The Orchard

Ecco: HarperCollins. Nov. 2020. 480p. ISBN 9780062974747. $27.99. F
DEBUT The child of an ultraconservative Jewish upbringing in Brooklyn, Ari is transported to an affluent “modern conservative” Jewish community in south Florida for his senior year in high school. He is welcomed by neighbor and schoolmate Evan, which allows him entrance into the “cool kids on campus” clique; Evan, a rebellious intellectual teen, is its charismatic leader and can convince his crowd (and almost everyone else) to believe and do almost anything. The death of his mother the previous year has put Evan in a precarious mental state, but no one seems to notice. Ari struggles to adapt to his new life, experimenting with new ideas and experiencing high teenage angst. He feels pressured to follow along with Evan’s schemes, even things he knows are wrong and even after it is clear that Evan is unhinged. The inevitable tragedy that results represents a coming of age that no one wants.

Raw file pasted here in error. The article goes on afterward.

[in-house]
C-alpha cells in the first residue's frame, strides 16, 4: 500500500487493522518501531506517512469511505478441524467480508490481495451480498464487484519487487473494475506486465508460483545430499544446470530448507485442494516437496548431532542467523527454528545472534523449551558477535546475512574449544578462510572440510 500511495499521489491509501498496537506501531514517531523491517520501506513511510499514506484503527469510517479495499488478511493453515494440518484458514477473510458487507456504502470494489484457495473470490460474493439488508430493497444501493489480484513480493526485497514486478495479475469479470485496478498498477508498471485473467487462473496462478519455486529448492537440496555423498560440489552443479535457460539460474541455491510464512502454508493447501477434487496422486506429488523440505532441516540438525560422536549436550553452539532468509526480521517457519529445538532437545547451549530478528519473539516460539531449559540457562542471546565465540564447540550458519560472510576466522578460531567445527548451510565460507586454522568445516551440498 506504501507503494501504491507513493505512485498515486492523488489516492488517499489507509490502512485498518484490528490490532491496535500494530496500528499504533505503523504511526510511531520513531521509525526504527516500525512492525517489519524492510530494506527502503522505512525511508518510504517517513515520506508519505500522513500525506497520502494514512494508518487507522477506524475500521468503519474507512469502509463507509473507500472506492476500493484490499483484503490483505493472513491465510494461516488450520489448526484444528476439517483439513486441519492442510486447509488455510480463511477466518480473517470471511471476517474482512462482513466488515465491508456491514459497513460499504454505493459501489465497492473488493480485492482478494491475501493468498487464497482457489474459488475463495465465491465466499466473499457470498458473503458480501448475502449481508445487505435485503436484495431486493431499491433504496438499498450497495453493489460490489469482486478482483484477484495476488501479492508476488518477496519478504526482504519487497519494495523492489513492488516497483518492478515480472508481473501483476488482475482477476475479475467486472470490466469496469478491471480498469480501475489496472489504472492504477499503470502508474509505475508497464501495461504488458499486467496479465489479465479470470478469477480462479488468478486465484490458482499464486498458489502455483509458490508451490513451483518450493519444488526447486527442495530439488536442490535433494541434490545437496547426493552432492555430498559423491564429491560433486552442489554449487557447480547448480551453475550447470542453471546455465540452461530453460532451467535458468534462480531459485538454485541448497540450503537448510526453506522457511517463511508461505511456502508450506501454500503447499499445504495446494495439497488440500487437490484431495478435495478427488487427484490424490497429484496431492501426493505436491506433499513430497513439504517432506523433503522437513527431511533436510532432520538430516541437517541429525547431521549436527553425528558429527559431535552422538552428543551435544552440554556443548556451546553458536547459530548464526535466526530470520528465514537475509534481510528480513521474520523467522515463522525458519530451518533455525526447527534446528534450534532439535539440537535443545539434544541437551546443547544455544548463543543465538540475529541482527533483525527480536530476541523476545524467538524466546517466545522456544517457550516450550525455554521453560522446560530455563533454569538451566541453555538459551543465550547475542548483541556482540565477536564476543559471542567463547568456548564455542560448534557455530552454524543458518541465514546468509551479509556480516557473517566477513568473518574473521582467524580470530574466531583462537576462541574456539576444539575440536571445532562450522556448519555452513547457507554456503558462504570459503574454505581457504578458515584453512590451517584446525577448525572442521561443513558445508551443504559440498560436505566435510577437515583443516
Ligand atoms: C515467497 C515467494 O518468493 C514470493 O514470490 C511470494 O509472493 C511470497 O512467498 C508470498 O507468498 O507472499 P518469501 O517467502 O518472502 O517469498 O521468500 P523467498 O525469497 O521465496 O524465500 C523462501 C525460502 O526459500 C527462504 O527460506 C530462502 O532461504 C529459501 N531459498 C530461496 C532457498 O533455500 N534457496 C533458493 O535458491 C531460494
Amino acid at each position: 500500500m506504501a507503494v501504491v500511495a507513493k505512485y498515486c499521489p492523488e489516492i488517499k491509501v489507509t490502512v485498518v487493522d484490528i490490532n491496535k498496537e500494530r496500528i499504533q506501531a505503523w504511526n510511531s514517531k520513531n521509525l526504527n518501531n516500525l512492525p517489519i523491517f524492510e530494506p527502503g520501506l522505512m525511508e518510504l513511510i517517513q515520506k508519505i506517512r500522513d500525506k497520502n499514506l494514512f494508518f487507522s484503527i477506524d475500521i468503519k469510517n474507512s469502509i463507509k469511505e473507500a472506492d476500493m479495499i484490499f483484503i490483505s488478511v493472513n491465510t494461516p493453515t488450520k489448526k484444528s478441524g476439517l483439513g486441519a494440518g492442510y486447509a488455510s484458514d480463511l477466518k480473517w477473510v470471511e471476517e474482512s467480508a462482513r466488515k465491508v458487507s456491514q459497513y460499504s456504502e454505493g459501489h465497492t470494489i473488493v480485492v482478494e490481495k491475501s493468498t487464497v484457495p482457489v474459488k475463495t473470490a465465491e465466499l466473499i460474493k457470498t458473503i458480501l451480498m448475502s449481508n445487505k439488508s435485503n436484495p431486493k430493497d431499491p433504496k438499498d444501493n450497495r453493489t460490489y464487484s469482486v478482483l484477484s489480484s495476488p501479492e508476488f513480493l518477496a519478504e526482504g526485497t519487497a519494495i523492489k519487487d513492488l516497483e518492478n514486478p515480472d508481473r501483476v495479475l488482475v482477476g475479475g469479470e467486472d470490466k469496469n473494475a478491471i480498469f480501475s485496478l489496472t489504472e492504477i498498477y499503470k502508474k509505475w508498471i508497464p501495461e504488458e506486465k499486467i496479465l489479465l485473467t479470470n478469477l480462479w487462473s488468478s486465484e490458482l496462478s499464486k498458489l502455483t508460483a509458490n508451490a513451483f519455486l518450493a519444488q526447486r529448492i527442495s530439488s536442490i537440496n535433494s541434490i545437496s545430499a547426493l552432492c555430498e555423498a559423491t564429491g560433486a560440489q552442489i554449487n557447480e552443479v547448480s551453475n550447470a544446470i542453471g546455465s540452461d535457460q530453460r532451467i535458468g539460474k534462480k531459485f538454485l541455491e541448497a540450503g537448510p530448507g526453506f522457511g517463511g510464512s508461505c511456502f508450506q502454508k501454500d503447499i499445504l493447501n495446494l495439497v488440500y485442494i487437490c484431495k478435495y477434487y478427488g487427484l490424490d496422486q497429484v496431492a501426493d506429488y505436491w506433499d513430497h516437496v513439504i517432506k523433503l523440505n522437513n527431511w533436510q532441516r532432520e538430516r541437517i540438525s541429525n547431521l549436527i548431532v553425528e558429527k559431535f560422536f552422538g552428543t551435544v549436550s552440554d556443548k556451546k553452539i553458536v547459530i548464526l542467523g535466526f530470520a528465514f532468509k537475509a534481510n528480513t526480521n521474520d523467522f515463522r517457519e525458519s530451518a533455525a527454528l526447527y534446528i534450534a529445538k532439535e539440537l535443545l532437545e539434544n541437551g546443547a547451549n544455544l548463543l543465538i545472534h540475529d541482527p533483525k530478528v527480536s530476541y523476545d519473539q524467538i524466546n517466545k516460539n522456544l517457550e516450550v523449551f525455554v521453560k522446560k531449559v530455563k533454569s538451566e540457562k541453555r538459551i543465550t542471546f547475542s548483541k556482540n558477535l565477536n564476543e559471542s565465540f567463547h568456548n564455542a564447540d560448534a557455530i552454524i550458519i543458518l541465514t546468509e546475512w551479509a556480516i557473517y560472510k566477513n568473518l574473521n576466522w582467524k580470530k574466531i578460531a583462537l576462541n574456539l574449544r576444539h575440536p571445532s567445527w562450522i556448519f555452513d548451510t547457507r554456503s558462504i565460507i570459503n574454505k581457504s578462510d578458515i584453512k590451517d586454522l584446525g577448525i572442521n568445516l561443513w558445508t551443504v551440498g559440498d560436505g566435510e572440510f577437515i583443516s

VERDICT Though Hopen presents a somewhat formulaic story of the journey from child to adult, he renders it compelling by inserting discussions of Jewish and other religious traditions and making mental health—or lack thereof
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